Under the terms of the initial agreement, Wacker will ramp up Good Manufacturing Practice (GMP) production of the messenger ribonucleic acid (mRNA) drug substance for CVnCoV at its biotech site in Amsterdam in the first half of 2021.
Preparations for the start of production, technology transfers and test runs are already underway.
The Tübingen, Germany headquartered CureVac said the plan is to produce more than 100 million doses of the CVnCoV per year at Wacker’s Amsterdam site. There is also further potential for expansion at the site in order to meet rising demand in the future, it added.
Wacker’s Amsterdam site has been producing vaccines for clinical development and commercial supply for 20 years - from conventional live and killed vaccines to protein-based, polysaccharide and glycoconjugate vaccines. In recent months, the CDMO has invested in the site to extend production to include mRNA-based vaccines.
CureVac is building an integrated European vaccine manufacturing network with several CDMO partners.
With this strategy, the company is expecting to significantly increase its existing manufacturing capacities for CVnCoV to up to 300 million doses in 2021 and up to 600 million doses in 2022, while managing potential supply chain risks.
"Geographic proximity is an important factor for facilitating alignment and technology transfers,” said Florian von der Mülbe, CureVac’s chief production officer, in a release.
An additional large-scale production facility supported by the European Investment Bank (EIB) at CureVac´s headquarters in Tübingen is currently in development. The EIB financing of €75m (US$89m) will be provided in three €25m tranches upon completion of pre-defined milestones.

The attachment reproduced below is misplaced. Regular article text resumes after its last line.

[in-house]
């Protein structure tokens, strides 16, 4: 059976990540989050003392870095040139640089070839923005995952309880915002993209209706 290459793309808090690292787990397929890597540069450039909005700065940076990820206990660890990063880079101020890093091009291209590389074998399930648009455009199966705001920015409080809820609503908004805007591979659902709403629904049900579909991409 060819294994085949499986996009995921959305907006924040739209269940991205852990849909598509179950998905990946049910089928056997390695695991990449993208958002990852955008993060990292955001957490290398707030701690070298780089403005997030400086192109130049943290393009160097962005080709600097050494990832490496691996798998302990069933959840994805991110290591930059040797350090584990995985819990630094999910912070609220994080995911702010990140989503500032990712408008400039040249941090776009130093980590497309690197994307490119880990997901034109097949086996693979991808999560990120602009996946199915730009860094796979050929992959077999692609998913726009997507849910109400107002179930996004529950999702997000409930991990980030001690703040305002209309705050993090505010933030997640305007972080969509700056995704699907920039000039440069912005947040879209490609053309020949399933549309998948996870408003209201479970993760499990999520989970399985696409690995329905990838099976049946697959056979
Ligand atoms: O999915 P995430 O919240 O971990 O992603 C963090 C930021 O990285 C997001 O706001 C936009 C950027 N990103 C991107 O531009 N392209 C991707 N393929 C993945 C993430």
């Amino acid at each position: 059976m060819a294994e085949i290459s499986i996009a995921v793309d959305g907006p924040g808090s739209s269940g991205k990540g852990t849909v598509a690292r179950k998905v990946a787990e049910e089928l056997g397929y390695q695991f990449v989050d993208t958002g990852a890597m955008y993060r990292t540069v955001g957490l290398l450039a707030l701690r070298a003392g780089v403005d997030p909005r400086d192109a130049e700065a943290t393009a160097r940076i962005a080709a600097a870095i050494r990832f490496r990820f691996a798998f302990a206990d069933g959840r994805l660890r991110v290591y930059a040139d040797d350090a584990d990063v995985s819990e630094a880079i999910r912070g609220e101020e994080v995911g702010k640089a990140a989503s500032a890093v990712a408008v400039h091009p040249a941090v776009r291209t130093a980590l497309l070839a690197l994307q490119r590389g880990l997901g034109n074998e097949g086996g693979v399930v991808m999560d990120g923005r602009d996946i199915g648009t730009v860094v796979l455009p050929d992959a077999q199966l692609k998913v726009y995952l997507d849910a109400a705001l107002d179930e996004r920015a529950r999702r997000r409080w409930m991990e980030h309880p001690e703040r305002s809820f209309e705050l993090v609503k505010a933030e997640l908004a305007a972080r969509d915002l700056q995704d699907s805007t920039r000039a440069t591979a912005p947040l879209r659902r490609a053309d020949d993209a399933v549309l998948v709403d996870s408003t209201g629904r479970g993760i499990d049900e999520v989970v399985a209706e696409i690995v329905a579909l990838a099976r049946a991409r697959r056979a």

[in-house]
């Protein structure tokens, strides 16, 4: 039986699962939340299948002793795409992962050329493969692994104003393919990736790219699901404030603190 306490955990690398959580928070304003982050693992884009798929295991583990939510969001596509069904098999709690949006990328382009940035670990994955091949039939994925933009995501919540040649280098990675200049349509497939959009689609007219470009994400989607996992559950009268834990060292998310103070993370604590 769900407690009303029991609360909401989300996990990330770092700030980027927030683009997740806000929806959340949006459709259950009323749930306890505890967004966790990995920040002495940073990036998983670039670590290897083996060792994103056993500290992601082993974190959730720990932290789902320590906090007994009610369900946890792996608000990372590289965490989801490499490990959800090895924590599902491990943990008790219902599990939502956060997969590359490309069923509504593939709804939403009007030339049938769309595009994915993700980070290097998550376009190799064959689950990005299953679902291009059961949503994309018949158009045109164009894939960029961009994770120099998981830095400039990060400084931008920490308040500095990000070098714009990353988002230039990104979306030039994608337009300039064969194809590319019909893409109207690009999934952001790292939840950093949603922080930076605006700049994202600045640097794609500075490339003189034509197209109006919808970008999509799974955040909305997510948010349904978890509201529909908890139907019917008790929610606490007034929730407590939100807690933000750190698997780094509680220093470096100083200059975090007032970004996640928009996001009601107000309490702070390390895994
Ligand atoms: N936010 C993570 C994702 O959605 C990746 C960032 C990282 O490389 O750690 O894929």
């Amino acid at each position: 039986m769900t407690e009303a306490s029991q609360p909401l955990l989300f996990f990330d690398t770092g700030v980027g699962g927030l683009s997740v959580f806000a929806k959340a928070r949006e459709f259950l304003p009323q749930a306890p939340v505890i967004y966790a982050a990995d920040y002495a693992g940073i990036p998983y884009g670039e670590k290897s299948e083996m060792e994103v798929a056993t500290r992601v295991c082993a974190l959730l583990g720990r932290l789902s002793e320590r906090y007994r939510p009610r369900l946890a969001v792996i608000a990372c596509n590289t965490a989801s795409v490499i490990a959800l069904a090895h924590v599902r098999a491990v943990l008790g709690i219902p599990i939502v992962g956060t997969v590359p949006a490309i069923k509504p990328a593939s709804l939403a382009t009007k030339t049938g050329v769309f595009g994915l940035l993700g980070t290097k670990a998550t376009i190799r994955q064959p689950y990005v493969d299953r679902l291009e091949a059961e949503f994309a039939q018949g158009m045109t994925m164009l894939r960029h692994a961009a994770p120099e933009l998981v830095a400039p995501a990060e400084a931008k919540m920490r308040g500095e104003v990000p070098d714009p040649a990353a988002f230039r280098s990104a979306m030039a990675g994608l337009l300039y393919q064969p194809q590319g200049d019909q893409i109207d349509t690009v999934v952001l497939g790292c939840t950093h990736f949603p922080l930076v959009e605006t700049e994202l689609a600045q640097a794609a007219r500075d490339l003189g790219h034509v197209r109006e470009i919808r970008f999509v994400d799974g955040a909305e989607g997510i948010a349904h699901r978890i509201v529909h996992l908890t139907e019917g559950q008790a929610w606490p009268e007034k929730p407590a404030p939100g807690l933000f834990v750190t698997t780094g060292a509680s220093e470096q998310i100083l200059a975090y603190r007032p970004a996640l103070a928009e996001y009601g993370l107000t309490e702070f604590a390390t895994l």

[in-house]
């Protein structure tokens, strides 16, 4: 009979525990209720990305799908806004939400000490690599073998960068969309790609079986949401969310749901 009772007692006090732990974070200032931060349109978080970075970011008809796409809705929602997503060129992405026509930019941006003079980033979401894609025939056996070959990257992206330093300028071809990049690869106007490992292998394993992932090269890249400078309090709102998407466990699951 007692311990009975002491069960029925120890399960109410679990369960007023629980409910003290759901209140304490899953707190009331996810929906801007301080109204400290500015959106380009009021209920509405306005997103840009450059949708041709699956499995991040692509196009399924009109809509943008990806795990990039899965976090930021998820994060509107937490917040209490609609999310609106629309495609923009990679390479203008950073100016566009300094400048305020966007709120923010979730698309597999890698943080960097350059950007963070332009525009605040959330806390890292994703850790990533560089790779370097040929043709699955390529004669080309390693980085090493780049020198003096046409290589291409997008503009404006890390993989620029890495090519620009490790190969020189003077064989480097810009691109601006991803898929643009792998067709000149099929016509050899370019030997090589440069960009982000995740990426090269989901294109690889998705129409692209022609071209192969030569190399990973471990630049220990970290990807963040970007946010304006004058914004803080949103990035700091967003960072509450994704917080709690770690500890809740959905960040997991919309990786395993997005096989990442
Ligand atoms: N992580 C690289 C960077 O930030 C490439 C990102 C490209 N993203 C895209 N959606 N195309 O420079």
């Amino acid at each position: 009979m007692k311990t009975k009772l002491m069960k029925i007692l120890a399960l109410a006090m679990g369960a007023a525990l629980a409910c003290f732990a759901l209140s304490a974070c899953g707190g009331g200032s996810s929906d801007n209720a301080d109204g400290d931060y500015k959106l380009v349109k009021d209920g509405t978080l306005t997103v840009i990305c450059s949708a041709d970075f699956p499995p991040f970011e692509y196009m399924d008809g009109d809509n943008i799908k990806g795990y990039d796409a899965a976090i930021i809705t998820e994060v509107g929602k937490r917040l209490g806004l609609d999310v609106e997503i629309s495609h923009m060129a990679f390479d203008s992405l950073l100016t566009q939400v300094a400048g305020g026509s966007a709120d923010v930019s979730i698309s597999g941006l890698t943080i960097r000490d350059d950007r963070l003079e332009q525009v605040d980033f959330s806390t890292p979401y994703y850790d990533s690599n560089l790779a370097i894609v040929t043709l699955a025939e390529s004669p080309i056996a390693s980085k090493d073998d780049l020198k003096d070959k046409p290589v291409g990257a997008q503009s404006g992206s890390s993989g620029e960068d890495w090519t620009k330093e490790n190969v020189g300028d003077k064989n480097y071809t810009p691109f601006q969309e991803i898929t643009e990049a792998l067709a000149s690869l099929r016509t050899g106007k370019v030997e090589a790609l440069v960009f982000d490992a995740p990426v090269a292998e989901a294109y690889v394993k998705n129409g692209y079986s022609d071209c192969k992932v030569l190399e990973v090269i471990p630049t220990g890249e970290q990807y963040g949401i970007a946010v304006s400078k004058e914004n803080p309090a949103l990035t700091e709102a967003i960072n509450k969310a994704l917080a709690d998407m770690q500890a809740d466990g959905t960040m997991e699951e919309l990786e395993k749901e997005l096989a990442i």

CureVac began development of its mRNA-based COVID-19 vaccine candidate in January 2020. The compound is an optimized, non-chemically modified mRNA, encoding the prefusion stabilized full-length spike protein of the SARS-CoV-2 virus.
Phase 1 and 2a clinical trials of CVnCoV began in June and September 2020, respectively. Phase 1 interim data reported in November 2020 showed that CVnCoV was generally well tolerated across all tested doses and induced strong antibody responses in addition to first indication of T cell activation.
The quality of immune response was comparable to recovered COVID-19 patients, closely mimicking the immune response after natural COVID-19 infection, said the developer.
And the company said the data support its decision to advance a 12μg dose in its upcoming pivotal Phase 2b/3 study, which CureVac plans to initiate before the end of 2020.
No storage headaches, significant EU Commission deal
The German group reported, earlier this month, that CVnCoV is suitable for standard refrigeration and the current cold chain distribution channel. It also said that its vaccine remains stable for at least three months at +5°C (+41°F) and up to 24 hours as a ready-to-use vaccine when stored at room temperature.
“We are very encouraged by the emerging stability profile of our COVID-19 vaccine candidate compatible with standard fridge-temperature storage as well as a required room temperature application. This compatibility has the potential to enable both decentralized storage and to significantly facilitate large-scale vaccination efforts during the current pandemic,” said von der Mülbe.
This month also saw the EU Commission reach an agreement with CureVac for up to 405 million doses of its vaccine, representing the biggest COVID-19 vaccine deal the Commission has inked so far.
The deal with CureVac is for 225 million doses with the option for an additional purchase of 180 million doses.